Under the new arrangements, the payment rates will be aligned with the study loads undertaken by recipients. In addition, PES will not be paid during semester breaks and end-of-year holidays. The Government has also announced that it will not be proceeding with measures to cease both the PES and EdEP, which were proposed in the 2014–15 Budget.[11]

Both these measures will require legislation.

Changes to loan repayment arrangements

VET Student Loans and Trade Support Loans are subject to the same repayment arrangements as loans under the Higher Education Loan Program (HELP). Therefore they will be affected by the proposed changes to HELP repayment thresholds and payment rates. For more information on these changes see the article ‘Higher education reform’ elsewhere in the Budget Review 2017–18.[12]



[1].          Information and figures in this brief have been taken from the following document unless otherwise sourced: Australian Government, Budget measures: budget paper no. 2: 2017–18, 2017.

[2].          J Phillips and H Spinks, ‘Immigration and border protection overview’, Budget Review 2017–18, Research paper series, 2016–17, Parliamentary Library, Canberra, 2017.

[3].          Australian Government, Federal financial relations: budget paper no. 3: 2017–18, 2017, p. 35.

[4].          Council of Australian Governments (COAG), National Partnership Agreement on skills reform, COAG, 2012, p. 10.

[5].          Department of Immigration and Border Protection (DIBP), ‘Temporary Work (Skilled) visa (subclass 457) Programme’, data.gov.au website. For an explanation of the skill levels see Australian Bureau of Statistics (ABS), Information Paper: ANZSCO - Australian and New Zealand Standard Classification of Occupations, cat. no. 1221.0, ABS, Canberra, 2005.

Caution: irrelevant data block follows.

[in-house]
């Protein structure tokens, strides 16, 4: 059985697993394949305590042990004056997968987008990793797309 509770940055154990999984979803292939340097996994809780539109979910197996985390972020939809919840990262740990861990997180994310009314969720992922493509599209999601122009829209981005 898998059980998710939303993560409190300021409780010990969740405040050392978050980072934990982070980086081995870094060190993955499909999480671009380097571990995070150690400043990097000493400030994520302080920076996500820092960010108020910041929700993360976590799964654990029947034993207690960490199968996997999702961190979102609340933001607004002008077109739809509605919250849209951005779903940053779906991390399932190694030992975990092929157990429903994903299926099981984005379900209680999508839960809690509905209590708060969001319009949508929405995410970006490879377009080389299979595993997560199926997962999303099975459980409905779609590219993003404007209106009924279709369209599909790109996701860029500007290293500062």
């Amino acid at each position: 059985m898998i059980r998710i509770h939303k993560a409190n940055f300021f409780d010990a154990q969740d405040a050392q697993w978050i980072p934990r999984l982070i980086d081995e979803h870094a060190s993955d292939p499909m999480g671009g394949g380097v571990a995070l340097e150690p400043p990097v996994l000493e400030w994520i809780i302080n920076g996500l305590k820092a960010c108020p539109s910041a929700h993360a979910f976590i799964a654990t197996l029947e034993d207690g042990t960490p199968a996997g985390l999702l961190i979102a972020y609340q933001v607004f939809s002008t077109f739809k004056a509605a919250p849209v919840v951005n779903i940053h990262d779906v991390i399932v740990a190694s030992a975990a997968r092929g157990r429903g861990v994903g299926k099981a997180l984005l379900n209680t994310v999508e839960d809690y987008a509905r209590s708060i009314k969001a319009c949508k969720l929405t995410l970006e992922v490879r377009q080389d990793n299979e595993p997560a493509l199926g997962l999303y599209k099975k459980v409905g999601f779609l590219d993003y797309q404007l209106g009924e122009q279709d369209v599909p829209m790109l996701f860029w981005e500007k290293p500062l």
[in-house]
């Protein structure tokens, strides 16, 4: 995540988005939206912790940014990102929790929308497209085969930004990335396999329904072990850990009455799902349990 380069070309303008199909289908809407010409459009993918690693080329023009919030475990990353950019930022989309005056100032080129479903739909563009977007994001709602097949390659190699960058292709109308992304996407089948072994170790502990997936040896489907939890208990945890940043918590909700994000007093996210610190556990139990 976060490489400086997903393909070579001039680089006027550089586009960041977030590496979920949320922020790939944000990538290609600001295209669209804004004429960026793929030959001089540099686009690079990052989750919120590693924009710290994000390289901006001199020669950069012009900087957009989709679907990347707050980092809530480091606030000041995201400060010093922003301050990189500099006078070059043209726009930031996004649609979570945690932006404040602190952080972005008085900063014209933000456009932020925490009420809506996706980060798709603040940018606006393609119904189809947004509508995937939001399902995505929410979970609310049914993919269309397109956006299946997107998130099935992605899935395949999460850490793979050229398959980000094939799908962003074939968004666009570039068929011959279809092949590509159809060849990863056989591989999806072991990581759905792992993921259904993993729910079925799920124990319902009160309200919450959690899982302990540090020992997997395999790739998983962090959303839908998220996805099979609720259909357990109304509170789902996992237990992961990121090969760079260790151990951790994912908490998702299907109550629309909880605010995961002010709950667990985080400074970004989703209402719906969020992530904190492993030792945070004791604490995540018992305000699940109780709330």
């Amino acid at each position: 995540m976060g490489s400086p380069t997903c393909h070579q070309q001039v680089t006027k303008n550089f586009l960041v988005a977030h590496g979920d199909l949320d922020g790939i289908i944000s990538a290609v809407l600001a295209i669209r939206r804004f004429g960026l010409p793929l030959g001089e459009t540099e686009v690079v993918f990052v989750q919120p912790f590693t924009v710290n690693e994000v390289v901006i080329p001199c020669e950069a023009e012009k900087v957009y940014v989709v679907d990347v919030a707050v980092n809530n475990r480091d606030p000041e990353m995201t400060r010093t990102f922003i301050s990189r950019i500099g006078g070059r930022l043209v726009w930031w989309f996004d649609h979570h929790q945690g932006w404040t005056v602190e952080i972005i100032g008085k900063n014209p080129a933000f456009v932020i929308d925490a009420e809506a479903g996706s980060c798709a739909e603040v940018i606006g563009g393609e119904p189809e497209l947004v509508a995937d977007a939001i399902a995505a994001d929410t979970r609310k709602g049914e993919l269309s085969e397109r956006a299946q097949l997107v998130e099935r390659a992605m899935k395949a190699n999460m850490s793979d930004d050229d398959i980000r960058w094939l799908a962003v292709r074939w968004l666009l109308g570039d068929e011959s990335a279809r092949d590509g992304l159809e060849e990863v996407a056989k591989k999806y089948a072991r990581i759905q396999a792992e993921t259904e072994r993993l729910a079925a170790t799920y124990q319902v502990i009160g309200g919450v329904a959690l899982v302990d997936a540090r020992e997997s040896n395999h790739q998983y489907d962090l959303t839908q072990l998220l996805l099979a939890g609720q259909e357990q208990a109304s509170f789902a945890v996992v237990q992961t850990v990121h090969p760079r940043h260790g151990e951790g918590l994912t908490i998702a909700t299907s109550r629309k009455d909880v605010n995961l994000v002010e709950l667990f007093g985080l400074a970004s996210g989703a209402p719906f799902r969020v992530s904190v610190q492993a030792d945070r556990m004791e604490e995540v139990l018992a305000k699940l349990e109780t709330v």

[6].          DIBP, Migration Programme report: Programme year to 30 June 2016, DIBP, n.d., p. 12.

[7].          Deloitte Access Economics, Australian Apprenticeships Mentoring Package interim evaluation, report for the Department of Industry, Canberra, June 2014.

[8].          Student Assistance (Education Institutions and Courses) Determination 2009 (No. 2)

[9].          Approved courses are listed in the VET Student Loans (Courses and Loan Caps) Determination 2016.

[10].       Department of Social Services (DSS), Welfare—other measures, Factsheet, DSS, Canberra, May 2017, p. 5.

[11].       Australian Government, Budget measures: budget paper no. 2: 2014–15, 2014.

[12].       C Ey, ‘Higher education reform’, Budget Review 2017–18, Research paper series, 2016–17, Parliamentary Library, Canberra, 2017.

 

All online articles accessed May 2017.